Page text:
“I leaned into shooting into the morning and afternoon light a lot, not shying much away if direct sun was coming in a room. I had to deal with losing some construction out of the windows in most of the east-facing rooms in post, but it ultimately came together very nicely. I go back again in the spring and the buildings will be finished so I’ll reshoot some of those views and replace them later. Most of the room shots are dominant natural light with some flash here and there blended in for a refined feel, but well hidden and blended I think,” he shares.
As dusk falls, that’s when LUMA really starts to – ahem – shine. The lighting design of this place is just incredible. Dylan gives us some insight, recounting “The dusk exterior was quite a challenge because due to the size of the front room, getting an exposure that you could see the Jim Cambell piece meant shooting that section at a much later time than I usually shoot exteriors.
There is a street car that runs right in front of the hotel so all those cables and wires had to be removed in post, but overall I’m very happy with how it came out. The lighting on the sides of the building and up the front are designed by Jackie and really add to the LUMA brand and vibe.”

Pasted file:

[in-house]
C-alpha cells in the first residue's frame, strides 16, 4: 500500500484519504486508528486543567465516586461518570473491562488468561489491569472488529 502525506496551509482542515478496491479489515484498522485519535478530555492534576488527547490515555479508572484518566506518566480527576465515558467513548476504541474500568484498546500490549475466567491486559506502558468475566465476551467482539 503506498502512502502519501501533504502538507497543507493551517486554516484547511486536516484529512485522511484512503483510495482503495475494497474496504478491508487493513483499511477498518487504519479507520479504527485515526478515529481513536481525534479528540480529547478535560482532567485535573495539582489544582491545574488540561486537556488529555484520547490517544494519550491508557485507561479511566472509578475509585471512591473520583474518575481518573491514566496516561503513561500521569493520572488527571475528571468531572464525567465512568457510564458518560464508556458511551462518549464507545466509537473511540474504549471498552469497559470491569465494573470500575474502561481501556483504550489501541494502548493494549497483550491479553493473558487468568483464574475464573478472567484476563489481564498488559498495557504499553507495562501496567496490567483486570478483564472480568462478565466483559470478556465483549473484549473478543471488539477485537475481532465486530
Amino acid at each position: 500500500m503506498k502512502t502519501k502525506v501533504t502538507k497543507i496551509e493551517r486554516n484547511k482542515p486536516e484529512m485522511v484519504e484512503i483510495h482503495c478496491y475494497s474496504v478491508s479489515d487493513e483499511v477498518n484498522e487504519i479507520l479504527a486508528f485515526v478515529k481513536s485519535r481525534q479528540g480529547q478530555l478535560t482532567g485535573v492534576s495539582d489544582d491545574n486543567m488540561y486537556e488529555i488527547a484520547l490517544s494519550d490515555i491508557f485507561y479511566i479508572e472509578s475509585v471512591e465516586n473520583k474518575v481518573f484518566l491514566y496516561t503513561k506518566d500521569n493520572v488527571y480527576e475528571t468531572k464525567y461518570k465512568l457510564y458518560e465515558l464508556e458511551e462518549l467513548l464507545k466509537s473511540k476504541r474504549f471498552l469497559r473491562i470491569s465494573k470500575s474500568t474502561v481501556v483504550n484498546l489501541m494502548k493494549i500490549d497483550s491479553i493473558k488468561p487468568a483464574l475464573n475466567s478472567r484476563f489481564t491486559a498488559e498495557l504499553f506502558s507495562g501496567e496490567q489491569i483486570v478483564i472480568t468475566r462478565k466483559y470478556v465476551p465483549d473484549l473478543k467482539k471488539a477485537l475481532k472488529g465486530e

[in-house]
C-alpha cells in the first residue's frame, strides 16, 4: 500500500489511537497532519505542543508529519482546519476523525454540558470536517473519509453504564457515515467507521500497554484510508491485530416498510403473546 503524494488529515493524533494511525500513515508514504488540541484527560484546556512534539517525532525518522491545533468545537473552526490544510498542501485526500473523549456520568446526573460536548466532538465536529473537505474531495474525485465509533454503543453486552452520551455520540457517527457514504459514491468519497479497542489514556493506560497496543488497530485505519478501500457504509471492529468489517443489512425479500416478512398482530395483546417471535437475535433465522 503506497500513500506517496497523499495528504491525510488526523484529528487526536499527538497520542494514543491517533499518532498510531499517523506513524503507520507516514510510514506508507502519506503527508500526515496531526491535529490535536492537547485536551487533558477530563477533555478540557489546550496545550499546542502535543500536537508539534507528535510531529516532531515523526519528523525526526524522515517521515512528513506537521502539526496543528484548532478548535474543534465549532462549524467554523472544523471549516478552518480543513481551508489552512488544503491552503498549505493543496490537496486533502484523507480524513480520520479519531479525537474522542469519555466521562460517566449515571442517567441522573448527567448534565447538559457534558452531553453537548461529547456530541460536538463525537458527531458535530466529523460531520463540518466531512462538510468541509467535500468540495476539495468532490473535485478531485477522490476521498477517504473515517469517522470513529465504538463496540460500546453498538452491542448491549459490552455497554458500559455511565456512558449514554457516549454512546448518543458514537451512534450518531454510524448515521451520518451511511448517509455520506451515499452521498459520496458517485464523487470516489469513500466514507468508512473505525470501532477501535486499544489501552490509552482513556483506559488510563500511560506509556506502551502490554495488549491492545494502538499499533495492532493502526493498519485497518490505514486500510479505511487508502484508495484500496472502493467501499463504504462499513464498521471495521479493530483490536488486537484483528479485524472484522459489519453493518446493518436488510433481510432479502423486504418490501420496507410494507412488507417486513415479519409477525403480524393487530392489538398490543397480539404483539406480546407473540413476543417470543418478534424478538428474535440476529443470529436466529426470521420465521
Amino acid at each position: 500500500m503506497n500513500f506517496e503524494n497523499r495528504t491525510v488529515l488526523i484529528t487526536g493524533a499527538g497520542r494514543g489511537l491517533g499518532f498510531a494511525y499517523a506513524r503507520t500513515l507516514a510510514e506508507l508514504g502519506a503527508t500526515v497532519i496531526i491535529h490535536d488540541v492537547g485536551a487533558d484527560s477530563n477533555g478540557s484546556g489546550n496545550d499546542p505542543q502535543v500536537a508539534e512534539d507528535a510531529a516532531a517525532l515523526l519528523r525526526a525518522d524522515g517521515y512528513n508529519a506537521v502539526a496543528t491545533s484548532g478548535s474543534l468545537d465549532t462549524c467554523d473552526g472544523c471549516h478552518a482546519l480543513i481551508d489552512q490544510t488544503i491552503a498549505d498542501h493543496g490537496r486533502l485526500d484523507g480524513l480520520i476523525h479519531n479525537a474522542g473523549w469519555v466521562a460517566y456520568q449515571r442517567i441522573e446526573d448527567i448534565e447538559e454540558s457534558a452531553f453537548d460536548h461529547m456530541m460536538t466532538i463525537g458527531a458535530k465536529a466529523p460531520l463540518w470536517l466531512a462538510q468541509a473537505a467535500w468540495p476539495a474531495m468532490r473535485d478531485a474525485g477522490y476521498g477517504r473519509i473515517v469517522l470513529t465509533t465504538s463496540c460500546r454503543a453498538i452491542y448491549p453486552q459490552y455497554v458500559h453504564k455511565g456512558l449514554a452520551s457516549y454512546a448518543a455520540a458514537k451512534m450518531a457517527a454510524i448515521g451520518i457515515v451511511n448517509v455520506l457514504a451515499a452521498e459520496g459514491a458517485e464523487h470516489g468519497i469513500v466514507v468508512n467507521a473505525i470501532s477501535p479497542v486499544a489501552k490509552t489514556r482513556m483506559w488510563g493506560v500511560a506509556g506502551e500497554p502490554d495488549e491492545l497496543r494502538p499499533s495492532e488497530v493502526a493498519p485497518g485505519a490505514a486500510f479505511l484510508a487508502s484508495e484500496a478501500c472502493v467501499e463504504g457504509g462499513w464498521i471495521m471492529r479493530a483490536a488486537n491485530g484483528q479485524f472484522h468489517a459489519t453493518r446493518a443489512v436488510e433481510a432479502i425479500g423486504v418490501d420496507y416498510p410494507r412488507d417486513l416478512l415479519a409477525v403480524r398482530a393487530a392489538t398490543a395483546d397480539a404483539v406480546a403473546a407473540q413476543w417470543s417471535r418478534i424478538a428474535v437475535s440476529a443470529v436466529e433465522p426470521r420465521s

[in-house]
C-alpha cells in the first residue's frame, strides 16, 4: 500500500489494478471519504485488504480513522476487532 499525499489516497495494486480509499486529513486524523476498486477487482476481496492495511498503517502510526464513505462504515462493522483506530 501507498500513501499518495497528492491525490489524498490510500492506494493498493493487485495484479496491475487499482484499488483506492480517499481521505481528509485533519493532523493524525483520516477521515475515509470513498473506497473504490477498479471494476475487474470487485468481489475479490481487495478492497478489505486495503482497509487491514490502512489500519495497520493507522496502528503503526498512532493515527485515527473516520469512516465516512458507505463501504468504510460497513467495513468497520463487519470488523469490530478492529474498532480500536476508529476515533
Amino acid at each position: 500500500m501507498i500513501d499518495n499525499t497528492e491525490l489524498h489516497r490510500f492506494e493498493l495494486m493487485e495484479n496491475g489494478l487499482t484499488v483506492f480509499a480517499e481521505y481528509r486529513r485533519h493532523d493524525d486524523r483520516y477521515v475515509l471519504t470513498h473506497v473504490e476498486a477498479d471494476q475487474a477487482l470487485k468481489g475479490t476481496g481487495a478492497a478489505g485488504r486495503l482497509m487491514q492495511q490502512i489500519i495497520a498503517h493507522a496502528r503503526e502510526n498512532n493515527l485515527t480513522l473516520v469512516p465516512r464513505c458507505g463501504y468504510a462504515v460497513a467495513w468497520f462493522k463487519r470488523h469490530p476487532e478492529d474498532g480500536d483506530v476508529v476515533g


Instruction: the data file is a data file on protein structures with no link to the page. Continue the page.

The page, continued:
He goes on, “The completely covered and hidden valet entrance is also super cool and very handy for exteriors as sometimes those areas can be a challenge to keep clear and keep cars moving.”
Now it’s time for the pièce de résistance – Jim Campbell’s waterfall light fixture.
Dylan says, “The Jim Cambell-designed LED light art fixture in Twyne was easily one of my favorite shots. I intentionally let the outside go darker and cooler to let the fixture pop more, I then lit the space with flash and blended it with some ambient frames. The fixture moves like a waterfall and features a video of people climbing up it… it’s pretty amazing.
Every bulb is individually hung and programmed for the sequence. Jackie Hui the lighting designer for the hotel corporation was also on hand throughout the shoot to dim sections and brighten sections as needed which is always helpful and time-saving.”
What an awesome project! Many, many thanks to Dylan Patrick for submitting this to us here at APA. It’s always a blast to see what you all are creating, and hearing what goes on behind the scenes of making these gorgeous images. Dylan would also like to acknowledge his retoucher who he couldn’t say enough great things about! Dylan collaborates in his post-production process with Jamie Gragg of Semblance Retouching.
If you have a project you’d like to be considered for Project of the Week, you can submit it here.